Once in a blue moon, a lawmaker publicly admits he regrets how he voted. Those of us present at Tuesday’s hearing in the Kansas House Health & Human Services committee witnessed such a concession.
The focus of the hearing was the status report on the Midwest Stem Cell Therapy Center (MSCTC), given primarily by Board advisor, Dr. David Prentice and the Director, Dr. Buddhadeb Dawn. The room was packed and the presentation was positively uplifting.
Gov. Sam Brownback, along with the Kansas Legislature, had approved the formation of the MSCTC in 2013 to be housed at the University of Kansas Medical Center in Kansas City. The Center is designed to serve as a regional hub of stem cell therapy, research, and education as well as an engine for increased processing of ethically-derived, “adult” stem cells (ASCs) for patient use.
There are numerous kinds of ASCs derived from different human tissues (see graphic). The point is that no ASCs require the destruction of human embryos.
In 2013, those paying careful attention to the stem cell issue realized the overblown expectations about the usefulness of stem cells derived from human embryos. Yet state Rep. John Wilson (D-Lawrence) was still unconvinced of the need to fund a patient-centered medical center using only non-embryonic stem cells. He voted against the measure, although the MSCTC passed.
On Tuesday, during the Q&A period, Wilson congratulated the Center for its success and acknowledged that he regretted voting against its creation. KFL later thanked Wilson for his remarks and joined him in his enthusiasm for the Center.
ADULT STEM CELL PROJECTS
Dr. Prentice, a native Kansan and frequent expert testifying on bioethical issues at the Kansas Statehouse, described ASC therapies as the “gold standard” in regenerative medicine, with over 1.5 million people having been treated to date, world-wide.
His presentation examined the real patients who are benefitting from the current therapies offered at the MSCTC, such as 300 patients annually receiving stem cells in collaboration with the KU Cancer Center.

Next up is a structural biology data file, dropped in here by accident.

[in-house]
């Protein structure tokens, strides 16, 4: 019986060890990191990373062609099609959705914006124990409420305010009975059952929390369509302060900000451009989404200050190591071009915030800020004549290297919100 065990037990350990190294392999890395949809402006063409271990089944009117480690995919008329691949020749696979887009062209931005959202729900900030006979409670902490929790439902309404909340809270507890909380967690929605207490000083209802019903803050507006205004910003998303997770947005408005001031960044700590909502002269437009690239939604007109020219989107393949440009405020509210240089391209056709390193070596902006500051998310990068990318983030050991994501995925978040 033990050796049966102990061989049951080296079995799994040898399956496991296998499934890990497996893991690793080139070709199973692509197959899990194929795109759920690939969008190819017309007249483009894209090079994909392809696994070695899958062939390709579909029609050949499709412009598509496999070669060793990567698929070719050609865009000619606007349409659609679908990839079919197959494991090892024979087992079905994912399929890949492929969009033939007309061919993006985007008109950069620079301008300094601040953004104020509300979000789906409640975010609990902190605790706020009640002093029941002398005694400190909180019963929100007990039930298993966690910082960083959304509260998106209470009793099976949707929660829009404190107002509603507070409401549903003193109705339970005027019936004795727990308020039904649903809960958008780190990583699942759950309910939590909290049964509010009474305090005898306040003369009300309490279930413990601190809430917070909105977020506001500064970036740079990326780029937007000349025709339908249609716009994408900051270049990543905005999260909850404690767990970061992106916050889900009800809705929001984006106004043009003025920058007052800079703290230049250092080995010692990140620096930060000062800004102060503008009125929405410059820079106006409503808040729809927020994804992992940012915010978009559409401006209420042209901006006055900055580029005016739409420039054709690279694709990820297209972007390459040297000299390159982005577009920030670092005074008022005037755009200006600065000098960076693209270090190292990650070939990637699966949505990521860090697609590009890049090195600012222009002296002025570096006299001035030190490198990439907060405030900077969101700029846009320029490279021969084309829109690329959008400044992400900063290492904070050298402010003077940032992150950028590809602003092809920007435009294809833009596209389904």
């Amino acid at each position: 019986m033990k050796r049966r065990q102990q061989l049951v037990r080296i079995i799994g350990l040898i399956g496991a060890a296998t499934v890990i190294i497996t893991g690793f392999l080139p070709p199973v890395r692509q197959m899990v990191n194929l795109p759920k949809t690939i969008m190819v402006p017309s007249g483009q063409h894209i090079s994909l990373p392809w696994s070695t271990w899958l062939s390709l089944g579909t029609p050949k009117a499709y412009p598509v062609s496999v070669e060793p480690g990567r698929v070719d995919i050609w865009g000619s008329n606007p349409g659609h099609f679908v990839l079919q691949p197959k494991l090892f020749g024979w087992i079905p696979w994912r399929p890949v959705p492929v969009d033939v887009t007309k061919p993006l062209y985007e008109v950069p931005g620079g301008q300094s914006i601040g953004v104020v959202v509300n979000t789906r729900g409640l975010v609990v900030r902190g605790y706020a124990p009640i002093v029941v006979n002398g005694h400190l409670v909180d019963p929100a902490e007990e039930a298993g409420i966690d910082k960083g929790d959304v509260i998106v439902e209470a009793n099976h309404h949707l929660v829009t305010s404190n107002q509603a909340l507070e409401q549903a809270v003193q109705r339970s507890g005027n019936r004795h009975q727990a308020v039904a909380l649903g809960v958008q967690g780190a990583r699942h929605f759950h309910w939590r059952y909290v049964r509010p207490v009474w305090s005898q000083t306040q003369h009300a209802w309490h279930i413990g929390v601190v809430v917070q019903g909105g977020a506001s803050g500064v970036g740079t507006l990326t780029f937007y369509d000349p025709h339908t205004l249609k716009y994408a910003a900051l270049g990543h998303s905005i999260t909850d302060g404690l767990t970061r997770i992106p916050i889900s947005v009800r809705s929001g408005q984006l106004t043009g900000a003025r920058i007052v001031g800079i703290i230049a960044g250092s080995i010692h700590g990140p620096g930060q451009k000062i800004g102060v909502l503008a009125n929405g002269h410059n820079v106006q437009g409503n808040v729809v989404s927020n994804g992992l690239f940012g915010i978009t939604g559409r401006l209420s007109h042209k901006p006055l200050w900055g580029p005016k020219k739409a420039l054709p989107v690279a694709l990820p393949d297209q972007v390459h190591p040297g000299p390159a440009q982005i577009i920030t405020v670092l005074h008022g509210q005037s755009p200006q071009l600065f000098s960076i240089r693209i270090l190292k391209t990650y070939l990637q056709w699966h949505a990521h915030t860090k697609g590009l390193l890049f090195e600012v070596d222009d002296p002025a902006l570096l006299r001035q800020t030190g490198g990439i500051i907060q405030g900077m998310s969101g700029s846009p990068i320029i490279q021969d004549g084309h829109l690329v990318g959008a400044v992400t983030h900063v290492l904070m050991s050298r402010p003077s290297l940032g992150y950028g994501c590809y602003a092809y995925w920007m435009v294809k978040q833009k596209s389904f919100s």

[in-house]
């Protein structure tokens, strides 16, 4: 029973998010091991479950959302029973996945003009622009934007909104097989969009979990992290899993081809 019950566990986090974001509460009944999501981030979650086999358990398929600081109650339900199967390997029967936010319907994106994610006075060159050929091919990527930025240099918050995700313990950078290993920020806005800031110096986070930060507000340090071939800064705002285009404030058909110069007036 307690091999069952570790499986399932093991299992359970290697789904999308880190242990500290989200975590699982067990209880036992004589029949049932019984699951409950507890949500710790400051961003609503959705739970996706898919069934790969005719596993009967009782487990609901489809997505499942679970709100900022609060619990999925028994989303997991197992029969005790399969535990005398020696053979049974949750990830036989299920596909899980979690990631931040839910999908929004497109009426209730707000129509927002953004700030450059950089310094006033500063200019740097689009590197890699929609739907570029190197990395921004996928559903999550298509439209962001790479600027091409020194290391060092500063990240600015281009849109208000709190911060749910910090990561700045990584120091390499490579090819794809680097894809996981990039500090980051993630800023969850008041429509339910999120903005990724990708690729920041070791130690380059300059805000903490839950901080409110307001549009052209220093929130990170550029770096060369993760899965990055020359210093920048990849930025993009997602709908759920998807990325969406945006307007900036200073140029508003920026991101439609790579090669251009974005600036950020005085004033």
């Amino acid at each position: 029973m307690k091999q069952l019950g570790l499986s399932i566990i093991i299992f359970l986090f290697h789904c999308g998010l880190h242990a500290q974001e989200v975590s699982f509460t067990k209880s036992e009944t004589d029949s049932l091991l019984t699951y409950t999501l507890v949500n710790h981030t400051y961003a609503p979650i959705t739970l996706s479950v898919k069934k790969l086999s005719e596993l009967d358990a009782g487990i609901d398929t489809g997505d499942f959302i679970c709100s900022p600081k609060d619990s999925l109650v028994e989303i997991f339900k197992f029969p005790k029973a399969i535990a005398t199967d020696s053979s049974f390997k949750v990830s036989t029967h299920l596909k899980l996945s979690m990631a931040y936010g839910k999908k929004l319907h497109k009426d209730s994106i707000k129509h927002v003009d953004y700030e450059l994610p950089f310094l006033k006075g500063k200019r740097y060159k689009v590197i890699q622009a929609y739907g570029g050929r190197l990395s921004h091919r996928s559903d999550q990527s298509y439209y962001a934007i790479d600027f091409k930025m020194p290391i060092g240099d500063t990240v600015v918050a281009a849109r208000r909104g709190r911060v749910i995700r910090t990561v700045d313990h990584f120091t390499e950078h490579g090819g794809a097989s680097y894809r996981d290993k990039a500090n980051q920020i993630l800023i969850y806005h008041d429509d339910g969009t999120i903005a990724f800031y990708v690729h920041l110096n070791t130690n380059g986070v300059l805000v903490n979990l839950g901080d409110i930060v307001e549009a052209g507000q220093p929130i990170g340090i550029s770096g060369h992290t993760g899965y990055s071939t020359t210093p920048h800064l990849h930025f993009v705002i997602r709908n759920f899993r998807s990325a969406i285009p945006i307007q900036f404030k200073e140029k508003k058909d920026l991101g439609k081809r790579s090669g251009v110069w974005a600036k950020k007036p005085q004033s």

Prentice detailed some specific projects already underway, some in pre-clinical research phase, and others in planning stages. They include numerous new and innovative uses for ASCs targeting the brain, heart, spinal cord, liver, and joints.
Of particular interest is the groundbreaking direction MSCTC is taking on “graft-versus-host” disease, which can be a serious complication for some bone marrow adult stem cell transplants. Graft-versus-host is a problem in which stem cells not derived from the patient are introduced into the patient to replace those lost through chemo/radiation, but the cells begin to attack the new “host” as foreign.
MSCTC’s director, cardiologist Dr. Dawn, is described by Prentice as one of the world leaders in cardiac repair technologies. With Dr. Dawn and other specialists at the Center, patients with severe heart ailments– formerly “without hope”– are given hope with adult stem cells.
Director Dawn pointed proudly to the Center’s accomplishments in a mere 3 ½ years, and described continuing efforts to collaborate with other scientists and private companies as well as develop methods and products that can be patented.
The fifth MSCTC annual conference is scheduled for September 15-16. Details about it and the Center can be found at http://www.kumc.edu/msctc.html.
The Midwest Stem Cell Therapy Center, committed to advancing the use of ethical science, is proving itself to be everything we hoped for.